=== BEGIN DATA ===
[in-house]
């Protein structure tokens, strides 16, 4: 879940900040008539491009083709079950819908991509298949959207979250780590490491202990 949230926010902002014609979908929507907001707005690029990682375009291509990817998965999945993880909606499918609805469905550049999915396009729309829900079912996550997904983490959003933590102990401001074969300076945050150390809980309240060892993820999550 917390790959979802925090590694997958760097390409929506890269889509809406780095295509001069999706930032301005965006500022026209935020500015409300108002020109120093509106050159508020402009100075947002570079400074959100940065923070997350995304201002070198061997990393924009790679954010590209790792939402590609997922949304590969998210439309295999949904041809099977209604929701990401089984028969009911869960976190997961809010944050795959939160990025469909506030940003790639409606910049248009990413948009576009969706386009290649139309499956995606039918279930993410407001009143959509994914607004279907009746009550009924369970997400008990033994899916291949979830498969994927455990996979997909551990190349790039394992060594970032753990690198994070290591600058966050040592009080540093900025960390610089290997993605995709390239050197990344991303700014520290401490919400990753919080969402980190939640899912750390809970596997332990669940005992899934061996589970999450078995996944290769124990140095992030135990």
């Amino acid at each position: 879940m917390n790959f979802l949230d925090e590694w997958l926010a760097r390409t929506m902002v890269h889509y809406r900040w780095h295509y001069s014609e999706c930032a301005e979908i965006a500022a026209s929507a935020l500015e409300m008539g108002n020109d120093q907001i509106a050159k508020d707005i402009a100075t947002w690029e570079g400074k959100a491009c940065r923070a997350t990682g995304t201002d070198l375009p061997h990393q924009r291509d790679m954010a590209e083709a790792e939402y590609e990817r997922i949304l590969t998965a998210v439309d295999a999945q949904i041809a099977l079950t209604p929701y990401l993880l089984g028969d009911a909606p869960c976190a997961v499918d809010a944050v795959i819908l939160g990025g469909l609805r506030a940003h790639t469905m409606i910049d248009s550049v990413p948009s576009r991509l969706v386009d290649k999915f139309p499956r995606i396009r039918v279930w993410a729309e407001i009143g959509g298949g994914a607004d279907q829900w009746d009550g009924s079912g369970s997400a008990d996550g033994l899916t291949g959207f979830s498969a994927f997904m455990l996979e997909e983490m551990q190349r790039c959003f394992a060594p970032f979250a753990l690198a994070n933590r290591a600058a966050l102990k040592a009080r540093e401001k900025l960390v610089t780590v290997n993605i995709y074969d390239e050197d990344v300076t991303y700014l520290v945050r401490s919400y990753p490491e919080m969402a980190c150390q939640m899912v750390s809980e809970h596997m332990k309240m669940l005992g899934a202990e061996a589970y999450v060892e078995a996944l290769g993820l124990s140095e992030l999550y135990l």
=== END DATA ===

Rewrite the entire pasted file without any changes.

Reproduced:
[in-house]
């Protein structure tokens, strides 16, 4: 879940900040008539491009083709079950819908991509298949959207979250780590490491202990 949230926010902002014609979908929507907001707005690029990682375009291509990817998965999945993880909606499918609805469905550049999915396009729309829900079912996550997904983490959003933590102990401001074969300076945050150390809980309240060892993820999550 917390790959979802925090590694997958760097390409929506890269889509809406780095295509001069999706930032301005965006500022026209935020500015409300108002020109120093509106050159508020402009100075947002570079400074959100940065923070997350995304201002070198061997990393924009790679954010590209790792939402590609997922949304590969998210439309295999949904041809099977209604929701990401089984028969009911869960976190997961809010944050795959939160990025469909506030940003790639409606910049248009990413948009576009969706386009290649139309499956995606039918279930993410407001009143959509994914607004279907009746009550009924369970997400008990033994899916291949979830498969994927455990996979997909551990190349790039394992060594970032753990690198994070290591600058966050040592009080540093900025960390610089290997993605995709390239050197990344991303700014520290401490919400990753919080969402980190939640899912750390809970596997332990669940005992899934061996589970999450078995996944290769124990140095992030135990």
């Amino acid at each position: 879940m917390n790959f979802l949230d925090e590694w997958l926010a760097r390409t929506m902002v890269h889509y809406r900040w780095h295509y001069s014609e999706c930032a301005e979908i965006a500022a026209s929507a935020l500015e409300m008539g108002n020109d120093q907001i509106a050159k508020d707005i402009a100075t947002w690029e570079g400074k959100a491009c940065r923070a997350t990682g995304t201002d070198l375009p061997h990393q924009r291509d790679m954010a590209e083709a790792e939402y590609e990817r997922i949304l590969t998965a998210v439309d295999a999945q949904i041809a099977l079950t209604p929701y990401l993880l089984g028969d009911a909606p869960c976190a997961v499918d809010a944050v795959i819908l939160g990025g469909l609805r506030a940003h790639t469905m409606i910049d248009s550049v990413p948009s576009r991509l969706v386009d290649k999915f139309p499956r995606i396009r039918v279930w993410a729309e407001i009143g959509g298949g994914a607004d279907q829900w009746d009550g009924s079912g369970s997400a008990d996550g033994l899916t291949g959207f979830s498969a994927f997904m455990l996979e997909e983490m551990q190349r790039c959003f394992a060594p970032f979250a753990l690198a994070n933590r290591a600058a966050l102990k040592a009080r540093e401001k900025l960390v610089t780590v290997n993605i995709y074969d390239e050197d990344v300076t991303y700014l520290v945050r401490s919400y990753p490491e919080m969402a980190c150390q939640m899912v750390s809980e809970h596997m332990k309240m669940l005992g899934a202990e061996a589970y999450v060892e078995a996944l290769g993820l124990s140095e992030l999550y135990l």